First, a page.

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Nov 22, 2018

Father Returning Home: Dilip Chitre

Bijay Kant Dubey

My father travels on the late evening train
Standing among silent commuters in the yellow light
Suburbs slide past his unseeing eyes
His shirt and pants are soggy and his black raincoat
Stained with mud and his bag stuffed with books
Is falling apart. His eyes dimmed by age
fade homeward through the humid monsoon night.
Now I can see him getting off the train
Like a word dropped from a long sentence.
He hurries across the length of the grey platform,
Crosses the railway line, enters the lane,
His chappals are sticky with mud, but he hurries onward.

Home again, I see him drinking weak tea,
Eating a stale chapati, reading a book.
He goes into the toilet to contemplate
Man's estrangement from a man-made world.
Coming out he trembles at the sink,
The cold water running over his brown hands,
A few droplets cling to the greying hairs on his wrists.
His sullen children have often refused to share
Jokes and secrets with him. He will now go to sleep
Listening to the static on the radio, dreaming
Of his ancestors and grandchildren, thinking
Of nomads entering a subcontinent through a narrow pass. 

Father Returning Home as an autobiographical poem by Dilip Chitre brings in the memory of his father tarvelling home, returning back to from the workplace just as a daily commuter leaving for in the morning and coming back to during the night-time. Through the image of his father, the poet actually wants to reflect upon the time-spirit, our society and culture. How the conventions, trends and traditions, norms and nomenclature change in due course of time and are in a flux? The image of a father waiting to board, alighting from, coming home with a bag, going to, on the platform, in the train, hurrying down, are the images and pictures of daily commuters, daily passengers which we often come across. His thoughts and ideas are those of a commuter swapping in between the home and the workplace. The modern times are hard times and to sustain under such is not an easy job.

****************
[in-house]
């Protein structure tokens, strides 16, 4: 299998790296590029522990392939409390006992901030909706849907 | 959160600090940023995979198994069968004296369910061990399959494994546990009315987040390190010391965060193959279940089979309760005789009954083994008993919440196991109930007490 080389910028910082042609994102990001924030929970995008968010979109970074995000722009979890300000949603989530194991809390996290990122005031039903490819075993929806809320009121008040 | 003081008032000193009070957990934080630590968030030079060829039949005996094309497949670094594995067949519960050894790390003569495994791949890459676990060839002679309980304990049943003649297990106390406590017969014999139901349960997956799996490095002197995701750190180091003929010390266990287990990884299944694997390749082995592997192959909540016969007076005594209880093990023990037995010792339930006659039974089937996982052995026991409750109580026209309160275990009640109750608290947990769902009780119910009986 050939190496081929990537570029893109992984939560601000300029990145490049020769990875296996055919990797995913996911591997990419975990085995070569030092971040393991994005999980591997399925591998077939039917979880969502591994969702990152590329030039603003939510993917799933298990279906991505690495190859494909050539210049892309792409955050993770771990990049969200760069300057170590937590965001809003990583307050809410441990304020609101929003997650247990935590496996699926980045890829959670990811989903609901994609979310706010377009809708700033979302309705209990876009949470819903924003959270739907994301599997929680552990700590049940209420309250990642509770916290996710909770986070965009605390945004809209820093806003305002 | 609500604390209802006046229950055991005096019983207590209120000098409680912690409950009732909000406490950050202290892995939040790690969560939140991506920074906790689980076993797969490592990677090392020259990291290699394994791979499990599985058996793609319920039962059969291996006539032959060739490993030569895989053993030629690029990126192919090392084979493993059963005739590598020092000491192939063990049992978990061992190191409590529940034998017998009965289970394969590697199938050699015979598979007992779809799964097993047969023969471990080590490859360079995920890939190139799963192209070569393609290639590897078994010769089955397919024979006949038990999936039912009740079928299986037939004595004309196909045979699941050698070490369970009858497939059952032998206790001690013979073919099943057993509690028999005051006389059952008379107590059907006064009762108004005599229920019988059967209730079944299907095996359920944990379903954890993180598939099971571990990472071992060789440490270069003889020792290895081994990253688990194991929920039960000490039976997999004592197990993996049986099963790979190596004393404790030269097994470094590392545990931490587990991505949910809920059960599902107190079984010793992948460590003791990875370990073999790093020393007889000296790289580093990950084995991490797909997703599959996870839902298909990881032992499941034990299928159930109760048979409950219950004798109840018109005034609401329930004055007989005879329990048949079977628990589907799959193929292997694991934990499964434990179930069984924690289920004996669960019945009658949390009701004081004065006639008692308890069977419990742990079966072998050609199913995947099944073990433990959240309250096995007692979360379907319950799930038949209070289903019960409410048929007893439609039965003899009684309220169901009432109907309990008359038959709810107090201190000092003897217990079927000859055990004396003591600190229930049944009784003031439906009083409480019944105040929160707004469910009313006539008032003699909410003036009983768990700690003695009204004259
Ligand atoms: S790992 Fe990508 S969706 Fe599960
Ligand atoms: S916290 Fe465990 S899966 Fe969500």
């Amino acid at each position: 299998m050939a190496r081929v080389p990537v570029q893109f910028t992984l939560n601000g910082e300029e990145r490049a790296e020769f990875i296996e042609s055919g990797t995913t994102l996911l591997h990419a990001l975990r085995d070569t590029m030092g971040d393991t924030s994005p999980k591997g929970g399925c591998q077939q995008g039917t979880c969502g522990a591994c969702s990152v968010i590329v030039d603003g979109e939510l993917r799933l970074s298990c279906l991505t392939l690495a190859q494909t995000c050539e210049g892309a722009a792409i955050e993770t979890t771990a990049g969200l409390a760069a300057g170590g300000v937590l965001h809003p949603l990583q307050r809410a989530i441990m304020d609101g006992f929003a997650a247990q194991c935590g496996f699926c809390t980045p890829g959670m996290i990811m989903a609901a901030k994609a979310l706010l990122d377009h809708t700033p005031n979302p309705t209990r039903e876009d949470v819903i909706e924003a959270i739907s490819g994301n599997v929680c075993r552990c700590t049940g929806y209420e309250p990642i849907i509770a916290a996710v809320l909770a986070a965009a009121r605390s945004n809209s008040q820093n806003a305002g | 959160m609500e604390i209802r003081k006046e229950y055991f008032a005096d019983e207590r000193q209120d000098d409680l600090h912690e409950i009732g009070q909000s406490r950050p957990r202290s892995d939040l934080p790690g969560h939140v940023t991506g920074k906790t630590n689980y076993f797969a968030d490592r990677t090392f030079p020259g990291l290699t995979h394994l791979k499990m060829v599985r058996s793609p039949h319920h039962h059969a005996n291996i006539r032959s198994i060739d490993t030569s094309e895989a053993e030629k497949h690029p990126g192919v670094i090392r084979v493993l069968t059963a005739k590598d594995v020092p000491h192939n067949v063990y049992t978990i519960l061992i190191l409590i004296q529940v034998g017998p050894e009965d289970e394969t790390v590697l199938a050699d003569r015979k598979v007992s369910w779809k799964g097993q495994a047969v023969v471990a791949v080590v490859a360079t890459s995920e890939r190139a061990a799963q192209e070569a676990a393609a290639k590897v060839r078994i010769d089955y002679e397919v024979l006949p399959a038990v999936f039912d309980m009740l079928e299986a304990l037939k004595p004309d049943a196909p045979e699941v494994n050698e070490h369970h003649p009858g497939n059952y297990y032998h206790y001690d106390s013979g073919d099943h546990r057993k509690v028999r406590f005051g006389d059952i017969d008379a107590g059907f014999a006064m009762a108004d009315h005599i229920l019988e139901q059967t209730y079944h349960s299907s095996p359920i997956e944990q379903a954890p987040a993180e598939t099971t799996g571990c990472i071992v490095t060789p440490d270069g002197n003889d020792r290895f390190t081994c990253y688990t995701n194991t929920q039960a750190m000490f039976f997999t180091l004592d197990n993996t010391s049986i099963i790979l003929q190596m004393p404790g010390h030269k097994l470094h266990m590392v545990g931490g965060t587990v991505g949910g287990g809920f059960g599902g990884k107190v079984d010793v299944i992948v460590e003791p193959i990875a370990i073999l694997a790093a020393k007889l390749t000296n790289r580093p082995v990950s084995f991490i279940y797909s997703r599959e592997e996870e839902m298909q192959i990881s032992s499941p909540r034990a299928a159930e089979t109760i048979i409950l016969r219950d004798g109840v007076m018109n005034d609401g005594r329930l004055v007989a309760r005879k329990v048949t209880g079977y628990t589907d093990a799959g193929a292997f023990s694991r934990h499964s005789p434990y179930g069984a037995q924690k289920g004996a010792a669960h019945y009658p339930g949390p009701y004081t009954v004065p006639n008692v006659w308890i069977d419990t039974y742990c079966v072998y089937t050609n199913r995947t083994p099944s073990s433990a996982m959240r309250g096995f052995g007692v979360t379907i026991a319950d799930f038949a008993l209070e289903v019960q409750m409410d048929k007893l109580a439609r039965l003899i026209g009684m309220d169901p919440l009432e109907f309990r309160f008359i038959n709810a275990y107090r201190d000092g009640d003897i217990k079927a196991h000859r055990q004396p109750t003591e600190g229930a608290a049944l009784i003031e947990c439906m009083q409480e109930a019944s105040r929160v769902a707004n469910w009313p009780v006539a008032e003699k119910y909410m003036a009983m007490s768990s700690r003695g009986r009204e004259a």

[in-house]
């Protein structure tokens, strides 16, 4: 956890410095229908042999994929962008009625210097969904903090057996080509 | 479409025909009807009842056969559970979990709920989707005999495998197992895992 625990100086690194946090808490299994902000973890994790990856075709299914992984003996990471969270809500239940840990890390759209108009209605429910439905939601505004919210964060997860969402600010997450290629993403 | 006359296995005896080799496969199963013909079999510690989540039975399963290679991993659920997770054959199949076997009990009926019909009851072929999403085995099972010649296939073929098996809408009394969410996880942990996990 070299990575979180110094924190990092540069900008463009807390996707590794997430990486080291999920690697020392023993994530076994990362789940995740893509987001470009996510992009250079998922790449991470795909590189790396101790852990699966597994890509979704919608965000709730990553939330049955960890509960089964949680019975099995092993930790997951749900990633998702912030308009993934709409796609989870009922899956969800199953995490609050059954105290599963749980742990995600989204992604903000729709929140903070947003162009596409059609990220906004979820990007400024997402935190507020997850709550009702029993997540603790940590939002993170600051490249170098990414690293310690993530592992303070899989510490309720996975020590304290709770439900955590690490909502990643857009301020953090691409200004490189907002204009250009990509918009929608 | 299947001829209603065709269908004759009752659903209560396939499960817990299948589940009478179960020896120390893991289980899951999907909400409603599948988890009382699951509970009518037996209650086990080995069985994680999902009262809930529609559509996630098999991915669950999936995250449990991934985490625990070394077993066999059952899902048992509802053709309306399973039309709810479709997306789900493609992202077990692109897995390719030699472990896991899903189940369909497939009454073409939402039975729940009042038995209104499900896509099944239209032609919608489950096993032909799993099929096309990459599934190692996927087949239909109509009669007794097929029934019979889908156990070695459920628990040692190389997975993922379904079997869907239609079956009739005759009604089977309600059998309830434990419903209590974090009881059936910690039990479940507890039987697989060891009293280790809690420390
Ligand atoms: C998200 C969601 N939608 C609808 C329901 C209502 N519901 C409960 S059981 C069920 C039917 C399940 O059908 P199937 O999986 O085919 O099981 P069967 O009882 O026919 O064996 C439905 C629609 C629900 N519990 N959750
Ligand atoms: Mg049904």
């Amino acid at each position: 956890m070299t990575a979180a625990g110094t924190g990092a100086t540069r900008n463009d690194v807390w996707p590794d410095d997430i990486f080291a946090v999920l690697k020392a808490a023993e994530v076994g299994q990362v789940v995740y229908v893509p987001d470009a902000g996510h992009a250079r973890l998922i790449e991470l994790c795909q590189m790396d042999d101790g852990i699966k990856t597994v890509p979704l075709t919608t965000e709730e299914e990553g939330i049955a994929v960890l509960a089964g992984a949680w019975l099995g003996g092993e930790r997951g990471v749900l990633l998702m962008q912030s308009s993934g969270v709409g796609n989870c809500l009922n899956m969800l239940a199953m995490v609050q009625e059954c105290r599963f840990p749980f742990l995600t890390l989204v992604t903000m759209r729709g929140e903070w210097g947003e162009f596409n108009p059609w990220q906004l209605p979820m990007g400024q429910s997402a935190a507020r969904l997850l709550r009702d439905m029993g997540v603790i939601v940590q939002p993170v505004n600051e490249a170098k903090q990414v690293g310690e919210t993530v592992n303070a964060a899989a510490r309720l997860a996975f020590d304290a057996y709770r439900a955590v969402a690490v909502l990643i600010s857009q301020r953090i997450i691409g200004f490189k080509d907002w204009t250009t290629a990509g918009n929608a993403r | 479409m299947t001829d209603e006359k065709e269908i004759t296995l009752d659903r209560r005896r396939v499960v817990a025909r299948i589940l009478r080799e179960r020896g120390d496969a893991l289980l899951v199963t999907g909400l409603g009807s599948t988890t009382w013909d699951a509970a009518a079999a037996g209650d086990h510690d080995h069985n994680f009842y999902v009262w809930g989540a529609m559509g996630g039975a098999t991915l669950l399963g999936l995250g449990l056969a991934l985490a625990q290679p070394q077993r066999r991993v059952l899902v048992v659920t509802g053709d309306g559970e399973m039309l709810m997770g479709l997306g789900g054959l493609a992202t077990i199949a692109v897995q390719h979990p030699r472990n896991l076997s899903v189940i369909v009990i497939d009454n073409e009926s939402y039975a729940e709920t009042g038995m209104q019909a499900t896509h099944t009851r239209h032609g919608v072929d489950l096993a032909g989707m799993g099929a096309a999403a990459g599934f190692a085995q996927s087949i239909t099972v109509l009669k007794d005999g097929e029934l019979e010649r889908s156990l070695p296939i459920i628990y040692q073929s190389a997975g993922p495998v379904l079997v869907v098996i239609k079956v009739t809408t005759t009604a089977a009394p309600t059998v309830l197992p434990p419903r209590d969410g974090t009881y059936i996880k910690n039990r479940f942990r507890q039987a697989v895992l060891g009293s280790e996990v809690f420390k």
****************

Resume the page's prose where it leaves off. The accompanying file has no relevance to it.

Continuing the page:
Father Returning Home by Dilip Chitre is a picture of a father boarding the train to reach the workplace and returning from at night by the late night-time train which is but his routined affair, day-to-day business, he going in the morning and returning from after the work. So, as a result of that very coming and going, he often remains away from the home leaving it all. Even when he comes, who cares for whom? The family members remain busy with their own activities. The poor father has all that to do and to attend do. When he leaves, he is but a lonely and when he comes, he is but a lonely man. What there in the life of a daily commuter? Life spends as thus in commuting in between, shuttling between the home and the office. When he boards the train for the return journey, one among the commuters he stands in the compartment lit with the yellow light burning dimly, suburbs slide past and he unaware of it all lost into the thoughts of his. With a bag full of books, he alights from the train on the platform during the monsoon night. His clothes have wet a bit. The black raincoat and the chappals too are stained with mud. But apart from crossing the grey platform, the railway lines, he takes to the lane to lead to and to reach home.

Father Returning Home by Dilip Chitre is a picture of a father going to the workplace and returning back to as a commuter commuting daily which is but modern life, the compulsions of it difficult to be denied. The poem is not merely the picture of Chitre's father, but everybody's father. It is a specialty of the poet he can turn the commonplace things into a beautiful topic of deliberation. The humdrum and nuances of daily life seconded by a queer monotony punctuate this modern urban life of ours as some sort alienation and exile, angst and bewilderment have already a sway over us in this way or that way. The course of life too is not the same. Things keep changing, taking an unexpected turn in this age of displacement and dislocation and we are bound to be as we are helpless on this point. A commuter's life-style cannot be fixed. Today here, tomorrow where? Life runs keeping in view time, distance, routine, workload and distance. Father in the train boarding and going, returning back, standing in the midst of the commuters and the yellow lights burning dimly, the train stopping and he alighting from, hurrying down, crossing the railway line to be back home, these are the pictures of life which but a daily commuter can say and feel about.